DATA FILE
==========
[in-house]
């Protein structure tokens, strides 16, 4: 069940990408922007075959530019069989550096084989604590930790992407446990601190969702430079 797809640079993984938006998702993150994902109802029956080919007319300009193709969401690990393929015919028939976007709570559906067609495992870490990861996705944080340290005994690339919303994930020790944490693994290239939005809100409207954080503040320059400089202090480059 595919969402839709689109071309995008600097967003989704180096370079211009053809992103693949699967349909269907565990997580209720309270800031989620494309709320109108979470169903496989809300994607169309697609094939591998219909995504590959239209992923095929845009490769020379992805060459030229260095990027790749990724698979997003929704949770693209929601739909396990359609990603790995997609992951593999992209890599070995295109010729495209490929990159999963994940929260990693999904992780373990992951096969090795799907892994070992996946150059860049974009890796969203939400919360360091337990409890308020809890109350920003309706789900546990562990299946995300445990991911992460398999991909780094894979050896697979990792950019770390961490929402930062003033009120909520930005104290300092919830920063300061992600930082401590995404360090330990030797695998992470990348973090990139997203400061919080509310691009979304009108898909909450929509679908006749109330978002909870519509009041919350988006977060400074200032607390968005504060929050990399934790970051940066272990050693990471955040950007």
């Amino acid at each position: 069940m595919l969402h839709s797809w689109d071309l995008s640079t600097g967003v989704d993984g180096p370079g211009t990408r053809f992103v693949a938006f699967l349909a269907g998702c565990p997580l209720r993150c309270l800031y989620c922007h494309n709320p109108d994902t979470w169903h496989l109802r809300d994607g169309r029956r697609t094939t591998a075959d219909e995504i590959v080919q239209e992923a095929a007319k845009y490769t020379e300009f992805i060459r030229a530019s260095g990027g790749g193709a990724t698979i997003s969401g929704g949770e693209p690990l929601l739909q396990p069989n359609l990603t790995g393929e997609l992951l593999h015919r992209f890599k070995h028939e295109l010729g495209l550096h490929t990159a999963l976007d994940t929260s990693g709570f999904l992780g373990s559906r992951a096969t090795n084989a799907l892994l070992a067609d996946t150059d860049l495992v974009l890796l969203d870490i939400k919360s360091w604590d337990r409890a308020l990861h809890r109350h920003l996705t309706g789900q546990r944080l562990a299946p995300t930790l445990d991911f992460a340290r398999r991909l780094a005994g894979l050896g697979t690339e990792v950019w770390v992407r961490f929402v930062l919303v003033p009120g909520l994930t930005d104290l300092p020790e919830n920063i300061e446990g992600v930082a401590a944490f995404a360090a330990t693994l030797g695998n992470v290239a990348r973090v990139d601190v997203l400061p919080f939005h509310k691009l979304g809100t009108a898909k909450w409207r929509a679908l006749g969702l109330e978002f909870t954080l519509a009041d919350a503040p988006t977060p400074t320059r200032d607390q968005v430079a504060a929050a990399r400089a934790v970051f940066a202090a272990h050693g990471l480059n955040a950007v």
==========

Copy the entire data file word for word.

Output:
[in-house]
């Protein structure tokens, strides 16, 4: 069940990408922007075959530019069989550096084989604590930790992407446990601190969702430079 797809640079993984938006998702993150994902109802029956080919007319300009193709969401690990393929015919028939976007709570559906067609495992870490990861996705944080340290005994690339919303994930020790944490693994290239939005809100409207954080503040320059400089202090480059 595919969402839709689109071309995008600097967003989704180096370079211009053809992103693949699967349909269907565990997580209720309270800031989620494309709320109108979470169903496989809300994607169309697609094939591998219909995504590959239209992923095929845009490769020379992805060459030229260095990027790749990724698979997003929704949770693209929601739909396990359609990603790995997609992951593999992209890599070995295109010729495209490929990159999963994940929260990693999904992780373990992951096969090795799907892994070992996946150059860049974009890796969203939400919360360091337990409890308020809890109350920003309706789900546990562990299946995300445990991911992460398999991909780094894979050896697979990792950019770390961490929402930062003033009120909520930005104290300092919830920063300061992600930082401590995404360090330990030797695998992470990348973090990139997203400061919080509310691009979304009108898909909450929509679908006749109330978002909870519509009041919350988006977060400074200032607390968005504060929050990399934790970051940066272990050693990471955040950007």
């Amino acid at each position: 069940m595919l969402h839709s797809w689109d071309l995008s640079t600097g967003v989704d993984g180096p370079g211009t990408r053809f992103v693949a938006f699967l349909a269907g998702c565990p997580l209720r993150c309270l800031y989620c922007h494309n709320p109108d994902t979470w169903h496989l109802r809300d994607g169309r029956r697609t094939t591998a075959d219909e995504i590959v080919q239209e992923a095929a007319k845009y490769t020379e300009f992805i060459r030229a530019s260095g990027g790749g193709a990724t698979i997003s969401g929704g949770e693209p690990l929601l739909q396990p069989n359609l990603t790995g393929e997609l992951l593999h015919r992209f890599k070995h028939e295109l010729g495209l550096h490929t990159a999963l976007d994940t929260s990693g709570f999904l992780g373990s559906r992951a096969t090795n084989a799907l892994l070992a067609d996946t150059d860049l495992v974009l890796l969203d870490i939400k919360s360091w604590d337990r409890a308020l990861h809890r109350h920003l996705t309706g789900q546990r944080l562990a299946p995300t930790l445990d991911f992460a340290r398999r991909l780094a005994g894979l050896g697979t690339e990792v950019w770390v992407r961490f929402v930062l919303v003033p009120g909520l994930t930005d104290l300092p020790e919830n920063i300061e446990g992600v930082a401590a944490f995404a360090a330990t693994l030797g695998n992470v290239a990348r973090v990139d601190v997203l400061p919080f939005h509310k691009l979304g809100t009108a898909k909450w409207r929509a679908l006749g969702l109330e978002f909870t954080l519509a009041d919350a503040p988006t977060p400074t320059r200032d607390q968005v430079a504060a929050a990399r400089a934790v970051f940066a202090a272990h050693g990471l480059n955040a950007v």